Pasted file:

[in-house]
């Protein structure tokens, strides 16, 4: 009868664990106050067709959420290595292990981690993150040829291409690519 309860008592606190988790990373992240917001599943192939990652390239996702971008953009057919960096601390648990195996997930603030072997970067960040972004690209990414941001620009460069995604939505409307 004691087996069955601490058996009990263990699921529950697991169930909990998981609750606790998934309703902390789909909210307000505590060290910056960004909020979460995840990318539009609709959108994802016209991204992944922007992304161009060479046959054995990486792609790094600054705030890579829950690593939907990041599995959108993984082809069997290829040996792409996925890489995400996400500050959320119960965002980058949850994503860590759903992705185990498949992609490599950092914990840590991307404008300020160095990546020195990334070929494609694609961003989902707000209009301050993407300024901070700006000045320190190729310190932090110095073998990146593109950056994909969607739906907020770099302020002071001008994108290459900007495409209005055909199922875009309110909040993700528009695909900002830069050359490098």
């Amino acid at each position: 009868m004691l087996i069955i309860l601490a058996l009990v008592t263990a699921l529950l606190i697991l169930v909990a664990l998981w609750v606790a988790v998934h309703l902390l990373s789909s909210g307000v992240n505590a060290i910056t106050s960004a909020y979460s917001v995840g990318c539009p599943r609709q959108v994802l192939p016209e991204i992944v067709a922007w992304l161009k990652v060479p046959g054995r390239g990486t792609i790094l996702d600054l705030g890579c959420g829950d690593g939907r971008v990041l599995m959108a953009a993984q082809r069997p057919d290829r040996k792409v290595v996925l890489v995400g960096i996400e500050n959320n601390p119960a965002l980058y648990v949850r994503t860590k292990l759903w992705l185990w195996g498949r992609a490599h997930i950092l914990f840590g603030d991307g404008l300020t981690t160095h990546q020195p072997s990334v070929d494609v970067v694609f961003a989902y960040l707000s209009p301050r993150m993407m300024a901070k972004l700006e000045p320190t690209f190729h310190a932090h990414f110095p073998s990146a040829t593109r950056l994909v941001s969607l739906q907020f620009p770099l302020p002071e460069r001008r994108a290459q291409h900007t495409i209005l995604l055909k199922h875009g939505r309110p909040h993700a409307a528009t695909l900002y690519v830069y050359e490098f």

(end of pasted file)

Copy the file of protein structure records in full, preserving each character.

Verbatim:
[in-house]
């Protein structure tokens, strides 16, 4: 009868664990106050067709959420290595292990981690993150040829291409690519 309860008592606190988790990373992240917001599943192939990652390239996702971008953009057919960096601390648990195996997930603030072997970067960040972004690209990414941001620009460069995604939505409307 004691087996069955601490058996009990263990699921529950697991169930909990998981609750606790998934309703902390789909909210307000505590060290910056960004909020979460995840990318539009609709959108994802016209991204992944922007992304161009060479046959054995990486792609790094600054705030890579829950690593939907990041599995959108993984082809069997290829040996792409996925890489995400996400500050959320119960965002980058949850994503860590759903992705185990498949992609490599950092914990840590991307404008300020160095990546020195990334070929494609694609961003989902707000209009301050993407300024901070700006000045320190190729310190932090110095073998990146593109950056994909969607739906907020770099302020002071001008994108290459900007495409209005055909199922875009309110909040993700528009695909900002830069050359490098």
């Amino acid at each position: 009868m004691l087996i069955i309860l601490a058996l009990v008592t263990a699921l529950l606190i697991l169930v909990a664990l998981w609750v606790a988790v998934h309703l902390l990373s789909s909210g307000v992240n505590a060290i910056t106050s960004a909020y979460s917001v995840g990318c539009p599943r609709q959108v994802l192939p016209e991204i992944v067709a922007w992304l161009k990652v060479p046959g054995r390239g990486t792609i790094l996702d600054l705030g890579c959420g829950d690593g939907r971008v990041l599995m959108a953009a993984q082809r069997p057919d290829r040996k792409v290595v996925l890489v995400g960096i996400e500050n959320n601390p119960a965002l980058y648990v949850r994503t860590k292990l759903w992705l185990w195996g498949r992609a490599h997930i950092l914990f840590g603030d991307g404008l300020t981690t160095h990546q020195p072997s990334v070929d494609v970067v694609f961003a989902y960040l707000s209009p301050r993150m993407m300024a901070k972004l700006e000045p320190t690209f190729h310190a932090h990414f110095p073998s990146a040829t593109r950056l994909v941001s969607l739906q907020f620009p770099l302020p002071e460069r001008r994108a290459q291409h900007t495409i209005l995604l055909k199922h875009g939505r309110p909040h993700a409307a528009t695909l900002y690519v830069y050359e490098f």